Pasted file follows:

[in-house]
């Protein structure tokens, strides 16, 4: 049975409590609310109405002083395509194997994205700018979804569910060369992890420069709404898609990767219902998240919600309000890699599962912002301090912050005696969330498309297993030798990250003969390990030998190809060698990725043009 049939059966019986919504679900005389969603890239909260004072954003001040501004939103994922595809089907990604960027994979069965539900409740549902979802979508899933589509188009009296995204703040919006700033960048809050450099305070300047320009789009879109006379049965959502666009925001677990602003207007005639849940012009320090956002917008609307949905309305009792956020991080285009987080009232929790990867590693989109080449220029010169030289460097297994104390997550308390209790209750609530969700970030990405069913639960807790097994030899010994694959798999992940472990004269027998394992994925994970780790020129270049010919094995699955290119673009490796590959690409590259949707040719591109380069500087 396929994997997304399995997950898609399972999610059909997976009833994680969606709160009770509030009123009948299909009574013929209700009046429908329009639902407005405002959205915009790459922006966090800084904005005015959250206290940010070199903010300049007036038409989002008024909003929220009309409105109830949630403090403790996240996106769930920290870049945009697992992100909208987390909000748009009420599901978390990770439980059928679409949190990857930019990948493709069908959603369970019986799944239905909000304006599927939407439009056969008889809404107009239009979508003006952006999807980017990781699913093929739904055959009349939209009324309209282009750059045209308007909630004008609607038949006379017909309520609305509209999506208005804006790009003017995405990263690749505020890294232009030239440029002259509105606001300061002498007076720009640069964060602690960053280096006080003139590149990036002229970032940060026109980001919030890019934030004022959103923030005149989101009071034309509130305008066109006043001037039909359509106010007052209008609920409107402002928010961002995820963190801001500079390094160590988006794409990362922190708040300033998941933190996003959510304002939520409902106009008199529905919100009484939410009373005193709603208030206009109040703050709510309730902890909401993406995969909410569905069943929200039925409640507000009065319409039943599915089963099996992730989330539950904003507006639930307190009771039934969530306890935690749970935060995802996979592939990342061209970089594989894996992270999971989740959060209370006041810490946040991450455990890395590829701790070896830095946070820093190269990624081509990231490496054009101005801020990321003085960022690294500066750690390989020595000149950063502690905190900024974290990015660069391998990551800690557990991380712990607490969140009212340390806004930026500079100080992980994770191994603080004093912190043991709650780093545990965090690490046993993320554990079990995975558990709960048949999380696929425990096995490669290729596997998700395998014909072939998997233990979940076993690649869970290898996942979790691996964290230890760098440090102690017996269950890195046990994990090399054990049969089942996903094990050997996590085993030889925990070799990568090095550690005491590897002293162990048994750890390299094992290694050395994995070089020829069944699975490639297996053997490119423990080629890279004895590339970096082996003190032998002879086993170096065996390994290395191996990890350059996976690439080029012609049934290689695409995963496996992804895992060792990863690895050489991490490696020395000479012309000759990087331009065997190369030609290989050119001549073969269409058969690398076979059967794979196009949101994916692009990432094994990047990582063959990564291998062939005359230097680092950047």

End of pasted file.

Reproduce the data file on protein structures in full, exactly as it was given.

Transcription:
[in-house]
């Protein structure tokens, strides 16, 4: 049975409590609310109405002083395509194997994205700018979804569910060369992890420069709404898609990767219902998240919600309000890699599962912002301090912050005696969330498309297993030798990250003969390990030998190809060698990725043009 049939059966019986919504679900005389969603890239909260004072954003001040501004939103994922595809089907990604960027994979069965539900409740549902979802979508899933589509188009009296995204703040919006700033960048809050450099305070300047320009789009879109006379049965959502666009925001677990602003207007005639849940012009320090956002917008609307949905309305009792956020991080285009987080009232929790990867590693989109080449220029010169030289460097297994104390997550308390209790209750609530969700970030990405069913639960807790097994030899010994694959798999992940472990004269027998394992994925994970780790020129270049010919094995699955290119673009490796590959690409590259949707040719591109380069500087 396929994997997304399995997950898609399972999610059909997976009833994680969606709160009770509030009123009948299909009574013929209700009046429908329009639902407005405002959205915009790459922006966090800084904005005015959250206290940010070199903010300049007036038409989002008024909003929220009309409105109830949630403090403790996240996106769930920290870049945009697992992100909208987390909000748009009420599901978390990770439980059928679409949190990857930019990948493709069908959603369970019986799944239905909000304006599927939407439009056969008889809404107009239009979508003006952006999807980017990781699913093929739904055959009349939209009324309209282009750059045209308007909630004008609607038949006379017909309520609305509209999506208005804006790009003017995405990263690749505020890294232009030239440029002259509105606001300061002498007076720009640069964060602690960053280096006080003139590149990036002229970032940060026109980001919030890019934030004022959103923030005149989101009071034309509130305008066109006043001037039909359509106010007052209008609920409107402002928010961002995820963190801001500079390094160590988006794409990362922190708040300033998941933190996003959510304002939520409902106009008199529905919100009484939410009373005193709603208030206009109040703050709510309730902890909401993406995969909410569905069943929200039925409640507000009065319409039943599915089963099996992730989330539950904003507006639930307190009771039934969530306890935690749970935060995802996979592939990342061209970089594989894996992270999971989740959060209370006041810490946040991450455990890395590829701790070896830095946070820093190269990624081509990231490496054009101005801020990321003085960022690294500066750690390989020595000149950063502690905190900024974290990015660069391998990551800690557990991380712990607490969140009212340390806004930026500079100080992980994770191994603080004093912190043991709650780093545990965090690490046993993320554990079990995975558990709960048949999380696929425990096995490669290729596997998700395998014909072939998997233990979940076993690649869970290898996942979790691996964290230890760098440090102690017996269950890195046990994990090399054990049969089942996903094990050997996590085993030889925990070799990568090095550690005491590897002293162990048994750890390299094992290694050395994995070089020829069944699975490639297996053997490119423990080629890279004895590339970096082996003190032998002879086993170096065996390994290395191996990890350059996976690439080029012609049934290689695409995963496996992804895992060792990863690895050489991490490696020395000479012309000759990087331009065997190369030609290989050119001549073969269409058969690398076979059967794979196009949101994916692009990432094994990047990582063959990564291998062939005359230097680092950047």